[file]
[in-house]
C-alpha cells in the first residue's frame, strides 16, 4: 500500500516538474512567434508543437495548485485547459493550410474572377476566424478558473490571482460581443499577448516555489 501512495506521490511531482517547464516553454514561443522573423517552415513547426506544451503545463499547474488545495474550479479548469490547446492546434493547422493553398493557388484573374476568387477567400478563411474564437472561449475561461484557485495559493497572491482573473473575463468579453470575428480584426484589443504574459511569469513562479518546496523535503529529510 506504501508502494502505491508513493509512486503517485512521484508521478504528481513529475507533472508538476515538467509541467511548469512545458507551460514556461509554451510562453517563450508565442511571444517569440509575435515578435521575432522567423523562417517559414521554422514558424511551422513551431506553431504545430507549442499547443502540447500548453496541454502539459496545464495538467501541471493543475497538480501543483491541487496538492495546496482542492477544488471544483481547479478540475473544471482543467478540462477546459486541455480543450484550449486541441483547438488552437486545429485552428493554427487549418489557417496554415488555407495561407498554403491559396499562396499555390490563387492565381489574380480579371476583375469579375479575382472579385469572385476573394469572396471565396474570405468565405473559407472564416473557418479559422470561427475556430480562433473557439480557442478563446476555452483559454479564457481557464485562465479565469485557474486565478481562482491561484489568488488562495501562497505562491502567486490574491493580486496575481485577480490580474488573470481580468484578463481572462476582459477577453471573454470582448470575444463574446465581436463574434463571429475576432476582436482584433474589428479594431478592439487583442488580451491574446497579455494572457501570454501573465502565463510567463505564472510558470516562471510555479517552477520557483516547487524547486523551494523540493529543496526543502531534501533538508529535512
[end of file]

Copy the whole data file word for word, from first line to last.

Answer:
[in-house]
C-alpha cells in the first residue's frame, strides 16, 4: 500500500516538474512567434508543437495548485485547459493550410474572377476566424478558473490571482460581443499577448516555489 501512495506521490511531482517547464516553454514561443522573423517552415513547426506544451503545463499547474488545495474550479479548469490547446492546434493547422493553398493557388484573374476568387477567400478563411474564437472561449475561461484557485495559493497572491482573473473575463468579453470575428480584426484589443504574459511569469513562479518546496523535503529529510 506504501508502494502505491508513493509512486503517485512521484508521478504528481513529475507533472508538476515538467509541467511548469512545458507551460514556461509554451510562453517563450508565442511571444517569440509575435515578435521575432522567423523562417517559414521554422514558424511551422513551431506553431504545430507549442499547443502540447500548453496541454502539459496545464495538467501541471493543475497538480501543483491541487496538492495546496482542492477544488471544483481547479478540475473544471482543467478540462477546459486541455480543450484550449486541441483547438488552437486545429485552428493554427487549418489557417496554415488555407495561407498554403491559396499562396499555390490563387492565381489574380480579371476583375469579375479575382472579385469572385476573394469572396471565396474570405468565405473559407472564416473557418479559422470561427475556430480562433473557439480557442478563446476555452483559454479564457481557464485562465479565469485557474486565478481562482491561484489568488488562495501562497505562491502567486490574491493580486496575481485577480490580474488573470481580468484578463481572462476582459477577453471573454470582448470575444463574446465581436463574434463571429475576432476582436482584433474589428479594431478592439487583442488580451491574446497579455494572457501570454501573465502565463510567463505564472510558470516562471510555479517552477520557483516547487524547486523551494523540493529543496526543502531534501533538508529535512